This blog is intended to go along with Population: An Introduction to Concepts and Issues, by John R. Weeks, published by Cengage Learning. The latest edition is the 13th (it will be out in January 2020), but this blog is meant to complement any edition of the book by showing the way in which demographic issues are regularly in the news.

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Tuesday, September 8, 2015

Is Germany Securing its Demographic Future?

Germany has announced that it expects to accept 800,000 refugees by the end of this year, and around 500,000 per year for "several years," Vice Chancellor Sigmar Gabriel has said, as reported by CNN. This is clearly an enormous humanitarian effort and, despite the publicized xenophobia, Germans appear to be generally supportive of the government's actions. A story in the Sydney Morning Herald reported that, despite anti-immigrant protests:
...such incidents have been drowned out in recent days by the numerous accounts and images of ordinary Germans turning out in droves to help the newcomers in their midst. 
In Munich, such efforts shifted into high gear at a donation bank, where half a dozen people sorted through heaps of clothing, toys, bicycles and bedding earmarked for refugees. The welcoming attitude was particularly noteworthy in a city that has long had to live with the stigma of being the birthplace of the Nazi Party.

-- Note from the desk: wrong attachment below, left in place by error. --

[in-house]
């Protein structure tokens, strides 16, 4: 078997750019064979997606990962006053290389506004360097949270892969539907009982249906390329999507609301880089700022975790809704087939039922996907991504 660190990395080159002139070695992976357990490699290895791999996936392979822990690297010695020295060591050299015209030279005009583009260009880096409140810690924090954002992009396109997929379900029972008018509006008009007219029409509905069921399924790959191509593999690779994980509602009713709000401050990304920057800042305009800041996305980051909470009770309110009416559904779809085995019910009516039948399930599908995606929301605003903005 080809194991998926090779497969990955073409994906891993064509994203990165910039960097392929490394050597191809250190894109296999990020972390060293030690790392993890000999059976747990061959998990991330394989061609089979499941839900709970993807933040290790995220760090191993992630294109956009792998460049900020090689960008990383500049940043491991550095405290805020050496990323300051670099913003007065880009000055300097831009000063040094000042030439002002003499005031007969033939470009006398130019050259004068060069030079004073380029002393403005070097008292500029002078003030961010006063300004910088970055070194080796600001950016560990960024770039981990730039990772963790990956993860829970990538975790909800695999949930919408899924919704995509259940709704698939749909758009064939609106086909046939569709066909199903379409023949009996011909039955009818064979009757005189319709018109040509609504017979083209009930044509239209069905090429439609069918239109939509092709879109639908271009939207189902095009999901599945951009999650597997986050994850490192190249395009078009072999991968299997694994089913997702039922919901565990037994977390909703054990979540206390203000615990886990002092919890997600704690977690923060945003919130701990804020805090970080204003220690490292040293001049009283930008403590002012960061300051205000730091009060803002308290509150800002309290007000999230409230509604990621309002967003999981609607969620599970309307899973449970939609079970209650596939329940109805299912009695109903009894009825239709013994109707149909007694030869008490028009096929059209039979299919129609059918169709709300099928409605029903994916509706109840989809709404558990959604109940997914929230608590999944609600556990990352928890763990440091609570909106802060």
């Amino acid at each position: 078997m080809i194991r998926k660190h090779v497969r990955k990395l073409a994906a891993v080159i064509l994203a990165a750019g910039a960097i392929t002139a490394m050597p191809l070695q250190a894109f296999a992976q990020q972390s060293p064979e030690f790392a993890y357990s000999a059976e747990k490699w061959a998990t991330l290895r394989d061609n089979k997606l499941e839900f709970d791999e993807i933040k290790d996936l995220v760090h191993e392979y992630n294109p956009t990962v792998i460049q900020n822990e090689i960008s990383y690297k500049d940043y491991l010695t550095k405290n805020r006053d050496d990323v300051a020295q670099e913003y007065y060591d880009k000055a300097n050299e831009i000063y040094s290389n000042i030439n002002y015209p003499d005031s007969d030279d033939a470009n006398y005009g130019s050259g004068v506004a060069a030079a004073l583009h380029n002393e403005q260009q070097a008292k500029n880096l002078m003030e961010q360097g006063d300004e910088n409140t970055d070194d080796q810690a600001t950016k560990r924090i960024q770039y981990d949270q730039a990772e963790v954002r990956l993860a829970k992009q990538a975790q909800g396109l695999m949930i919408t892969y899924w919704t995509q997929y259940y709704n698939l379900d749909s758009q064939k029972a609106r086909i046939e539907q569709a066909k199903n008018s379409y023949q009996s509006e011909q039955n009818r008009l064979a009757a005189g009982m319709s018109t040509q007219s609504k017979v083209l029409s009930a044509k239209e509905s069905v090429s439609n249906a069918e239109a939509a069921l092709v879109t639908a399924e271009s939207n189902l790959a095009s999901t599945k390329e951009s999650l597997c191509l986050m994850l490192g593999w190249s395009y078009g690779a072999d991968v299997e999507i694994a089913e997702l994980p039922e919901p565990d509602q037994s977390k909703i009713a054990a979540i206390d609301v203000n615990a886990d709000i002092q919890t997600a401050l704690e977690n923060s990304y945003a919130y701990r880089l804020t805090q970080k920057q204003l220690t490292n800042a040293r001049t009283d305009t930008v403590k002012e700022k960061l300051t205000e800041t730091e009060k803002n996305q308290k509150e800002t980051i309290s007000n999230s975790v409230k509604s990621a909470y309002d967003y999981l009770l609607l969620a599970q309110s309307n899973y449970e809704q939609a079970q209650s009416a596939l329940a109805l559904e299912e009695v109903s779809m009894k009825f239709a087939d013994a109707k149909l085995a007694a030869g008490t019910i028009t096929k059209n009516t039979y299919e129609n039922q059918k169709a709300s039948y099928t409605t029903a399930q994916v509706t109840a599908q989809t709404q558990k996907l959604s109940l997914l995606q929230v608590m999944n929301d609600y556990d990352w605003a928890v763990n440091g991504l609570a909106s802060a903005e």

"This is the nicer side of Germany you are seeing," said retired banker Eddie Lauer, 64.
Germany is currently a country with 81 million, so we are talking about new migrants accounting for less than 1% of the total each year. Small enough to be absorbed by a country that has nonetheless had a fairly large immigrant population (including Turks, Afghans, Vietnamese, and many others) for a long time. But also large enough to make a demographic difference in an otherwise aging society. The UN's latest population projections suggest that by 2050 Germany's population could be down to 75 million, and then down to 63 million by the end of the century. So, you can see where we're going with this. On its own, Germany would not likely have upped the number of immigrants that it accepted, no matter what the long-term benefit might be. But, under these unusual humanitarian circumstances they are taking people in. These are largely people of working and reproductive age. They are obviously highly motivated and creative--think of what it must take to find the money to pay human traffickers and find the courage to make a genuinely perilous journey as an alternative to the peril of not doing so. 

Even at this moment, I can imagine John Wilmoth and his group at the UN's Population Division rethinking those projections for Germany...


  1. Good material, thank you. Here is another point of view focusing on the religious aspects of this shift:

  2. Also, I know that you don't focus much on religious conversion, but I thought you might find this article on the substantial shift among Iranians from Shi'a Islam to Christianity since the Iranian Revolution in 1979.